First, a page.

Seehuus et al. [6] showed that when oxidative stress is induced experimentally, Vg accumulates significantly more carbonyls compared to the two other most abundant haemolymph proteins in honeybees: apolipoprotein and hexamerin. This has been interpreted as preferential oxidation of Vg, substantiating the antioxidant function of Vg [6]. By contrast, we did not find any obvious signs of preferentially carbonylated proteins in A. mellifera that might have such an effect in the overall proteome of naturally aged bees (electronic supplementary material, figure S2).

    We found a difference in the expression of antioxidant genes with age in only two of our four study species: the facultative eusocial bee E. viridissima and the clonal ant P. punctata. The reasons why these two species exhibit a change in antioxidant gene expression with age are not clear. While it is possible that individuals of different ages (and hence exhibiting different behavioural repertoires) will experience different types or intensities of oxidative stress, an equally valid assumption would be that ROS are ROS, and whatever machinery is used to deal with them is optimal at any time in the life of an individual. E. viridissima and P. punctata were also the only two species for which the transcriptomes were generated with the entire abdomen. For the termite C. secundus, we used the entire body, and for the Cape honeybee A. mellifera capensis only the fat body. While the latter is an important regulatory tissue in the abdomen, there may be other tissues included in the abdomen samples that are responsible for the strong age effects. On the other hand, we also found strong age effects in P. punctata heads; it is therefore unlikely that the interspecific differences in age effects we detected are purely caused by differences in the source of tissue used for the different species.

    On the level of individual gene expression, there was little consistency across species. Only one gene was strongly associated with age in both species in which old and young individuals clearly differed in their gene expression: Prx3 was overexpressed in old P. punctata ants and E. viridissima bees when compared to young individuals. But this was not the case in the other two species, the honeybee and the termite. Prx3 and Prx5 double knockdowns experience increased ROS activity and rapidly senescing phenotypes in Drosophila [62] because peroxiredoxins maintain the redox state of the cell by eliminating superoxides. Their increased expression with age in P. punctata and E. viridissima might be related to a dysregulated cellular metabolism in old individuals, with more peroxides being produced by mitochondria, which become leakier with age as a consequence of protein carbonylation. As protein carbonylation increases with age in P. punctata but not in E. viridissima, the two species may differ in whether increased peroxide levels can be neutralized or where in the body they cause damage.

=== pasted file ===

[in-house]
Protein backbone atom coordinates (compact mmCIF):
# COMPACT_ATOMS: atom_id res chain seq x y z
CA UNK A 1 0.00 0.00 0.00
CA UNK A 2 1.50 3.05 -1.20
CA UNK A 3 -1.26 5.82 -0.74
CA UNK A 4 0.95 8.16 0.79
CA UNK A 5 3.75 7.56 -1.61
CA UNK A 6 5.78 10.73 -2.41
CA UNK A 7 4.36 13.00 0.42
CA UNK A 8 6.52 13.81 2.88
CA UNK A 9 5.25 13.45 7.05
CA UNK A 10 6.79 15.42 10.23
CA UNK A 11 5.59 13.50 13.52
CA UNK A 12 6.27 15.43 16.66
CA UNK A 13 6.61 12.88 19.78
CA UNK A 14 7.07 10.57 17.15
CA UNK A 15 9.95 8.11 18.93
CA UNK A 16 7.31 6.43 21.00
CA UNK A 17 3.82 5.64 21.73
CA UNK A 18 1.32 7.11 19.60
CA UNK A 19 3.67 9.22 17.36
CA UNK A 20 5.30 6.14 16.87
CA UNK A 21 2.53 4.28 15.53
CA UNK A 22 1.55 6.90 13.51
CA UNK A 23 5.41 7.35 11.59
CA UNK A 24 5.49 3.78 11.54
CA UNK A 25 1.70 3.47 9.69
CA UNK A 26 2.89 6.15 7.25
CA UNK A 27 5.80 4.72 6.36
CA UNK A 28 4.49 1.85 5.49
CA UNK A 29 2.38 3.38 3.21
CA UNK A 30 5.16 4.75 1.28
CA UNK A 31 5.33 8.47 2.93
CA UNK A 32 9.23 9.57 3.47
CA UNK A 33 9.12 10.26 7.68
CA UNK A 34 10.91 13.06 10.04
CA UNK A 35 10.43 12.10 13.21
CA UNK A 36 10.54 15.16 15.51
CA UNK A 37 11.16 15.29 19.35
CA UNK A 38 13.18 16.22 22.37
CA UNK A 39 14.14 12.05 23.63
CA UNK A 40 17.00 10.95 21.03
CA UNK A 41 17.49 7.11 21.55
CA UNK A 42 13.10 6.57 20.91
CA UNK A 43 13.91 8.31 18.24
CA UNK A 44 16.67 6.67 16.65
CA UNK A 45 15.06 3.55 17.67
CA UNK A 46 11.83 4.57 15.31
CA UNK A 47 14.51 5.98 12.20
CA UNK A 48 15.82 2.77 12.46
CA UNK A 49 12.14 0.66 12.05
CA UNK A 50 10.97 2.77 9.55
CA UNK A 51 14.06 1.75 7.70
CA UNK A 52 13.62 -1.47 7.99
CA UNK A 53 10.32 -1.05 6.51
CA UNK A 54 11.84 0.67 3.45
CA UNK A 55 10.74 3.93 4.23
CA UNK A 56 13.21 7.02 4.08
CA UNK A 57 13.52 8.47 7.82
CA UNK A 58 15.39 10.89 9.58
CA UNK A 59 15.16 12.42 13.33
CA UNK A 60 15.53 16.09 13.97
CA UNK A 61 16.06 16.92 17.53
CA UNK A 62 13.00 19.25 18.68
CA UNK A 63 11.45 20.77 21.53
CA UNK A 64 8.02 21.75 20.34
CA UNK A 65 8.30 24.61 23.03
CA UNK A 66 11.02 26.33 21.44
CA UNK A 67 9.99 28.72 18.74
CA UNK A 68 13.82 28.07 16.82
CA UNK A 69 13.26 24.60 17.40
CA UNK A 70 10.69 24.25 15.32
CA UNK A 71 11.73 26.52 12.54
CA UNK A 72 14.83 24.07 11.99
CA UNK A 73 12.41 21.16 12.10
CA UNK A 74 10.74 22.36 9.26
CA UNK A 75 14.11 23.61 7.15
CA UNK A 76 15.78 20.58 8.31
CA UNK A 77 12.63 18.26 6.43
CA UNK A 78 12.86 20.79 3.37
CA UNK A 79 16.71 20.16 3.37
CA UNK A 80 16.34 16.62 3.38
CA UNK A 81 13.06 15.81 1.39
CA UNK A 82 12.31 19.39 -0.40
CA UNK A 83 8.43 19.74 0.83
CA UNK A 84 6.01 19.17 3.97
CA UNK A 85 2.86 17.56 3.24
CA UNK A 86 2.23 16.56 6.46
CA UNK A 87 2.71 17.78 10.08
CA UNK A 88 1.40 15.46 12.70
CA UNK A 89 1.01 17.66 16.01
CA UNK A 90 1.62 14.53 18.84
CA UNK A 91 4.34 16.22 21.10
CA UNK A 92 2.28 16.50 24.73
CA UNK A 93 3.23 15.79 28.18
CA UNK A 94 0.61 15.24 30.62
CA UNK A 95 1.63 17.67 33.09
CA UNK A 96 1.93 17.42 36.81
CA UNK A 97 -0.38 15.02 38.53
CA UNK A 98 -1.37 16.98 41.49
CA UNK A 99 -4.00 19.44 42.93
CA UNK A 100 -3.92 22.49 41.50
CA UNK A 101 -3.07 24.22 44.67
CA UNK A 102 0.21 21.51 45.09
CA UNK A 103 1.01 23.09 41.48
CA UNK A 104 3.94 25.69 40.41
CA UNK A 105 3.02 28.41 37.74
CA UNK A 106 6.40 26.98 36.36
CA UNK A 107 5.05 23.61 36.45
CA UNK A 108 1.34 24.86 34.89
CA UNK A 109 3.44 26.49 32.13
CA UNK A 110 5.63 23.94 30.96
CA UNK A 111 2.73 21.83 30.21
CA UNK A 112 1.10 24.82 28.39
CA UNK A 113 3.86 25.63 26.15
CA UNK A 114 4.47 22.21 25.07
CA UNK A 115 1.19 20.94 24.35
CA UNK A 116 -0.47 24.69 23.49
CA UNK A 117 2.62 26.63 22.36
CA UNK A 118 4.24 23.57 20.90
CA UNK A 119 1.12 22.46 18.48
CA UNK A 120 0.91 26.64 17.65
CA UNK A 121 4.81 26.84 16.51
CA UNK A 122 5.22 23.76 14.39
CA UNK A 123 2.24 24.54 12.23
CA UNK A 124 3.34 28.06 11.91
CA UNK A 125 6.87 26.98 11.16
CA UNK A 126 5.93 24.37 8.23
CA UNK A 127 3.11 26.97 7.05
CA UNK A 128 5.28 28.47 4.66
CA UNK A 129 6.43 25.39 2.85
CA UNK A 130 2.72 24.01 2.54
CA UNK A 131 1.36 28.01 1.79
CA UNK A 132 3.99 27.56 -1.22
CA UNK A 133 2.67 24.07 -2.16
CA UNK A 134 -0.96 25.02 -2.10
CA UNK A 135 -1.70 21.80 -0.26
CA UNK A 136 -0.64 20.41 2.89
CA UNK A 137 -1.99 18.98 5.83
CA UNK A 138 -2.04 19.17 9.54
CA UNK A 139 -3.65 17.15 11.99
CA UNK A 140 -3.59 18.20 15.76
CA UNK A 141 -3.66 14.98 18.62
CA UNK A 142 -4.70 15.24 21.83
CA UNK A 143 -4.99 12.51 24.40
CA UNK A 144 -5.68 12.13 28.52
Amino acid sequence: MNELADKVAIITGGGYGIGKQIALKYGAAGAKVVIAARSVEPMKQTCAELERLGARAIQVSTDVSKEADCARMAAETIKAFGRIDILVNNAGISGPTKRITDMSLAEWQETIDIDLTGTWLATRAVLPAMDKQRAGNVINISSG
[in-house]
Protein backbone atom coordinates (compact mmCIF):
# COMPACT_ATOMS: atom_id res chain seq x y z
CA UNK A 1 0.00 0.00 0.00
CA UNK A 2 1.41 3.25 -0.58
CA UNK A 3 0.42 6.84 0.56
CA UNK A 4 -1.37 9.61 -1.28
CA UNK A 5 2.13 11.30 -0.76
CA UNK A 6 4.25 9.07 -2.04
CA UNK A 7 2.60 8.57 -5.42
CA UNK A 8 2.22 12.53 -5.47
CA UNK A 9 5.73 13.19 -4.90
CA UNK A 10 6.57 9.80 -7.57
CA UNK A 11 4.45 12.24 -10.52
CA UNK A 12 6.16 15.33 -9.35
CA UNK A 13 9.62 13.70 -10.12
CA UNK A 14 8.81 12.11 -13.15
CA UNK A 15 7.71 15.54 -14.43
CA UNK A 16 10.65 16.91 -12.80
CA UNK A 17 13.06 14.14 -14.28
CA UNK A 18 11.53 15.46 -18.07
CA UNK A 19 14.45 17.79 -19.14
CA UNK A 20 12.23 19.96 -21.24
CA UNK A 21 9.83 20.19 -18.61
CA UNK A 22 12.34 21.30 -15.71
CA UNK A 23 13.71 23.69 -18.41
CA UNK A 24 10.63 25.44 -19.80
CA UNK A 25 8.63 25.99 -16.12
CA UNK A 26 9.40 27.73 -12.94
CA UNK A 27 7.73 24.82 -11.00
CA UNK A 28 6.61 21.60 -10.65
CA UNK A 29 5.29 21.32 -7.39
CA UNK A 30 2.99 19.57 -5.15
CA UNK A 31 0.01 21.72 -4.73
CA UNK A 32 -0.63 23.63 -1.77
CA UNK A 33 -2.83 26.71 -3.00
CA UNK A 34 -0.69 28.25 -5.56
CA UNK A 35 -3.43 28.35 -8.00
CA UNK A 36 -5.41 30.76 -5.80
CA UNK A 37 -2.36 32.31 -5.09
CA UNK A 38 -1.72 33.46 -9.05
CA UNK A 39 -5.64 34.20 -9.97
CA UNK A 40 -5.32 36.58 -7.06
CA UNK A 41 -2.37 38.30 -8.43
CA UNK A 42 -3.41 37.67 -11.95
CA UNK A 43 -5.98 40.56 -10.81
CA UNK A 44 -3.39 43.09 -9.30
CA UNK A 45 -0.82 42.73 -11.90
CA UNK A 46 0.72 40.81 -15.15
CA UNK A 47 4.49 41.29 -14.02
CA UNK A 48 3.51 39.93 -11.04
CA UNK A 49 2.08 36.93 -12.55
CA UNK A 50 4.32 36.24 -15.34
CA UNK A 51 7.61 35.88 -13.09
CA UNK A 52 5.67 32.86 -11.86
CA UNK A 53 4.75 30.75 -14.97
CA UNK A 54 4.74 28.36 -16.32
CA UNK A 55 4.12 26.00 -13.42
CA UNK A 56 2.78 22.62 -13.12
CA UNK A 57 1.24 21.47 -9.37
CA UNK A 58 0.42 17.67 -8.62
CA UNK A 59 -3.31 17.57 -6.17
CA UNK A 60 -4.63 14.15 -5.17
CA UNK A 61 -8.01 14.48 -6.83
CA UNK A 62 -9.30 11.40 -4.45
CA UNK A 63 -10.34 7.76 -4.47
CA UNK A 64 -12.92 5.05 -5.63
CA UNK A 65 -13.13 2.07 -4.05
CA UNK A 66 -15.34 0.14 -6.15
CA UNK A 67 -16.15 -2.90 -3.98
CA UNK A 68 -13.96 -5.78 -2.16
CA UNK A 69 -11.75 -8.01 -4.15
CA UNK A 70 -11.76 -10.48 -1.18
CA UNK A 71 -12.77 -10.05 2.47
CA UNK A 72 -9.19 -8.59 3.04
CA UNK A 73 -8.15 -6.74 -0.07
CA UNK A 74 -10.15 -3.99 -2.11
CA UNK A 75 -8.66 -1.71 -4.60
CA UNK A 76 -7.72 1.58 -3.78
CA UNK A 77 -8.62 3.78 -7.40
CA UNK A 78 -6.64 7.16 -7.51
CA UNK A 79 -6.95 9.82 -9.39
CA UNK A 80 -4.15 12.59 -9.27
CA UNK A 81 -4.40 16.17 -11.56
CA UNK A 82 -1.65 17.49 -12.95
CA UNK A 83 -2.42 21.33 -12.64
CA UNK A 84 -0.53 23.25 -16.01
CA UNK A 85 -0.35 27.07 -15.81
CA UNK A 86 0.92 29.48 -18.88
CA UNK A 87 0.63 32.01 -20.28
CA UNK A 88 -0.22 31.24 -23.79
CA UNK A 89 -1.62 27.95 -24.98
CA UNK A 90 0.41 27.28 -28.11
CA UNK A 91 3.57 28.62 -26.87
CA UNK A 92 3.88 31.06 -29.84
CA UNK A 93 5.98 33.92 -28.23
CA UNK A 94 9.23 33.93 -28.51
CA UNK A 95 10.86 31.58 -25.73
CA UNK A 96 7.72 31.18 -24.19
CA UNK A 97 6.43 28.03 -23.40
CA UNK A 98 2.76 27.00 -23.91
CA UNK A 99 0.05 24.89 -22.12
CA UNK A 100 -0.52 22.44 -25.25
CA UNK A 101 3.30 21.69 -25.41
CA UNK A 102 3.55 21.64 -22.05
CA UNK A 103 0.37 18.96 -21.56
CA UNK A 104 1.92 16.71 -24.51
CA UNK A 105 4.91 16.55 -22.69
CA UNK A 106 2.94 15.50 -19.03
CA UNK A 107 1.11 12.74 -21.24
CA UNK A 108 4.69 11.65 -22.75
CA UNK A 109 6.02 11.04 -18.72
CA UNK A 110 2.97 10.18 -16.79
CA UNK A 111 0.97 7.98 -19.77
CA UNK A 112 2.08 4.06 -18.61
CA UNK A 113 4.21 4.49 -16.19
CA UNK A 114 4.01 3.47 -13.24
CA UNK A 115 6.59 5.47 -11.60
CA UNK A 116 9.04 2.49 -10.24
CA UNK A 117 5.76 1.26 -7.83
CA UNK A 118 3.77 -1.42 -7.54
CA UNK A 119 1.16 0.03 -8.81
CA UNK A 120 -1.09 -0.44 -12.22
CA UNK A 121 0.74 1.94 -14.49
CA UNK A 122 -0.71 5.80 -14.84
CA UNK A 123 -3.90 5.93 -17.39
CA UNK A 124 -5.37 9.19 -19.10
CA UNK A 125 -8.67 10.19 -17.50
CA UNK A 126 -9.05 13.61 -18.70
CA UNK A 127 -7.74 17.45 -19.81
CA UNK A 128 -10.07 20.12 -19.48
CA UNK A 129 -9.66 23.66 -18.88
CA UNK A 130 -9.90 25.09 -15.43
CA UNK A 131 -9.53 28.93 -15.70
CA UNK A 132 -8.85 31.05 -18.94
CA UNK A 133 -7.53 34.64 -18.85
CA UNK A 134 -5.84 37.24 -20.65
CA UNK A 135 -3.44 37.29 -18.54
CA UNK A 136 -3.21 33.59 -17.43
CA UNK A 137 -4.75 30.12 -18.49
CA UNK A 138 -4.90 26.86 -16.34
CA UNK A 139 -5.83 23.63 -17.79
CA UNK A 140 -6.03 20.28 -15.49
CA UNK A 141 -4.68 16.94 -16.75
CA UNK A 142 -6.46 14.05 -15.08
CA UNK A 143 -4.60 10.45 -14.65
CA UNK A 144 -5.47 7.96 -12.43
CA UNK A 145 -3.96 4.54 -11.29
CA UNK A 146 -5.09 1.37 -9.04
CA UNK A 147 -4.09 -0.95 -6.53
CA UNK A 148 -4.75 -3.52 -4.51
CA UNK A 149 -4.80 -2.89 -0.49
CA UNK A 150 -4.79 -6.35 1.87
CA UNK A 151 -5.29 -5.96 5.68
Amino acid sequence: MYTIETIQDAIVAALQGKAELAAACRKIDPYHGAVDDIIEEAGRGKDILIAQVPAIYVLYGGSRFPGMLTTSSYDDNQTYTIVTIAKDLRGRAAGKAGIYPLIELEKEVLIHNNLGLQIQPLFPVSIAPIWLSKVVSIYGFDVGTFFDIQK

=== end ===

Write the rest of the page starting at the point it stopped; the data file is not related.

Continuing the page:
(c) The role of reproduction

    In the realm of social insects, it is an intuitive assumption that workers take over tasks of colony maintenance, such as feeding the larvae, and may thus accumulate some of the damage that in solitary insects is associated with reproduction, while queens accumulate only little damage as their main task is to produce eggs. That we found carbonyl accumulation with age only in workers (but not across all species), but never in reproductives, is in line with this idea—the presence of workers might reduce oxidative stress in queens. Further support for the idea that a workforce protects reproductives from ageing comes from the observation that only solitary E. viridissima reproductives, but not social reproductives, accumulated carbonyls with age. The costs of reproduction might thus, at least in part, occur in the form of oxidative damage and they can be outsourced from reproductives to the workers in social species.

    But in contrast with our expectation that workers should show elevated oxidative damage, we found higher carbonylation in C. secundus reproductives than workers, a difference that was already present in young individuals. This may be in line with the idea that these workers do not work hard [63] and that workers are totipotent immatures in this species [64]. In fact, a study in which stress was introduced through temperature variation in C. secundus also showed that workers mounted their oxidative stress response by increasing the expression of antioxidant genes under stressful temperature conditions more than queens [65]. This was explained by the fact that, as wood-dwelling, one-piece nesters, C. secundus workers are totipotent immatures that are selected to invest in body maintenance as they have not reached maturity yet. A previous study on Reticulitermes speratus found contrasting results, namely a higher carbonylation rate of worker proteins than queen proteins [16]. The workers of C. secundus have a higher totipotency than those of R. speratus, in line with different lifestyles of both species (wood-dwelling, one-piece nesting termite versus foraging, multiple-pieces nesting termite) and different development (linear versus bifurcated developmental pathway) [36,66,67]. These differences may explain the contrasting results between both species.